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Photo: Genessa Gutzait · The Sentry

Embracing Ineptitude

Jon Gruden is a genius. Yes, the head coach of the Oakland Raiders, the biggest dumpster fire in professional sports, is a genius.   

No, I haven’t lost my mind—maybe I have, but bear with me. 

Gruden has committed himself to the absolute destruction of the franchise that was 12-4 only two seasons ago. It’s the kind of commitment that makes Bill Belicheck’s commitment to winning look lackadaisical. 

Let’s review:

Gruden traded his two best players in the first half of the season. The Raiders’ only win of the season came against the league’s fellow dumpster fire, the Cleveland Browns, in a game they should not have won. Two weeks ago, the Raiders were obliterated by the 2-8 49ers’ third-string quarterback. 

It’s fair to say Raiders nation is having buyer’s remorse in year one of Gruden’s decade-long contract.  But there may just be some method to his signature madness.

Along with the presumed #1 overall pick, the Raiders will have six picks in the top-100 for the 2019 draft, plus an additional 2020 first and third round pick sent from the Bears in the Khalil Mack trade. The fact that Gruden was able to land a first rounder for a rapidly deteriorating Amari Cooper is a miracle in itself.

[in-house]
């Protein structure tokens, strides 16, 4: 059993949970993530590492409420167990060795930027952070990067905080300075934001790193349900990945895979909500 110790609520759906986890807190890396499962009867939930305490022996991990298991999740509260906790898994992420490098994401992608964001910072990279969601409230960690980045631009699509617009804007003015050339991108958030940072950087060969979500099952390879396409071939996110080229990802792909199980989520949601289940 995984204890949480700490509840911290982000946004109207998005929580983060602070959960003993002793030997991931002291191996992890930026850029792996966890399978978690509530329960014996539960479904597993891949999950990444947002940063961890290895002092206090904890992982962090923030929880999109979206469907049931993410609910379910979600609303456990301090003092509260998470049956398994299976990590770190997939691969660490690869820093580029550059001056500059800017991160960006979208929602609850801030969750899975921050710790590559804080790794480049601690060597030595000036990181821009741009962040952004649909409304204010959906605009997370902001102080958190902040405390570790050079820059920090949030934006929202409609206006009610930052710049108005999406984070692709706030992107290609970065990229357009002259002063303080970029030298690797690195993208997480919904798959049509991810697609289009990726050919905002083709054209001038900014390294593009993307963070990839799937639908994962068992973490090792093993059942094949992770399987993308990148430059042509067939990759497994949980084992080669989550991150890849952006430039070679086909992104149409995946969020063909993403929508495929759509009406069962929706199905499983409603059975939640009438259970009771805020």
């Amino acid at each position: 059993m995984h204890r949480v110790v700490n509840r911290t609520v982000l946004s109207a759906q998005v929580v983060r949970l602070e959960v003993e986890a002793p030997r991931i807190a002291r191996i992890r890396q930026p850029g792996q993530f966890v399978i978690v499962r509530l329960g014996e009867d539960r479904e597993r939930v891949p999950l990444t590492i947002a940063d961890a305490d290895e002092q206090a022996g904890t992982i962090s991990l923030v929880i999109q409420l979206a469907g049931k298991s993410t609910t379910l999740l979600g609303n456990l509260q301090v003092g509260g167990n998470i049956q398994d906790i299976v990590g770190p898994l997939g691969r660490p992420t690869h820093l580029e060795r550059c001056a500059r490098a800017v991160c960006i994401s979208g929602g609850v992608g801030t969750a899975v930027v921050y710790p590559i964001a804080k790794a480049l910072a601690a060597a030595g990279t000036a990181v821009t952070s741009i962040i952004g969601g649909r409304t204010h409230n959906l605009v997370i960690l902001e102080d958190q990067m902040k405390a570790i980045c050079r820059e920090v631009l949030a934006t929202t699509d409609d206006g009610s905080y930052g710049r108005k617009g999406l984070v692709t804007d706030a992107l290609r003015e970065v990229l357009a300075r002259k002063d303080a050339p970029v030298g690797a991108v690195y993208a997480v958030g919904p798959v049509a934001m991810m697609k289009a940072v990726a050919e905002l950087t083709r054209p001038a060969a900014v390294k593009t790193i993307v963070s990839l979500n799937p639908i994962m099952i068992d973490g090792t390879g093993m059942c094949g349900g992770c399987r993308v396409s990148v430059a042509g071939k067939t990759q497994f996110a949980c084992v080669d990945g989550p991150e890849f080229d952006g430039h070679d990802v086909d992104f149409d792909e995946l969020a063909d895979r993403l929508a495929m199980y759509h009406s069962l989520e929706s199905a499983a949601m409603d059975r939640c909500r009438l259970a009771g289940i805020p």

Let’s not forget another coach who plummeted his team’s chances by trading his team’s best player. In 1989, when Cowboys’ head coach Jimmy Johnson traded Pro-Bowl running back Herschel Walker to the Vikings for a deluge of draft picks, most called for Johnson’s head—it didn’t help when the Cowboys finished the season 1-15. But from the seeds of obliteration grew the NFL’s greatest team in the ’90s.

Gruden still has plenty of opportunity to screw it up, especially if he misses on his war chest of draft picks. Football in Oakland (and eventually Las Vegas) will be ugly for a while.

But at least they have a direction (albeit a negative one), something the Broncos have failed to find for three consecutive seasons. Instead, they wander aimlessly through a division that has left them in the rear-view mirror, content with maxing out at seven wins a season, complacent with mediocre quarterbacks. 

Sometimes it’s better to lean into the slide.

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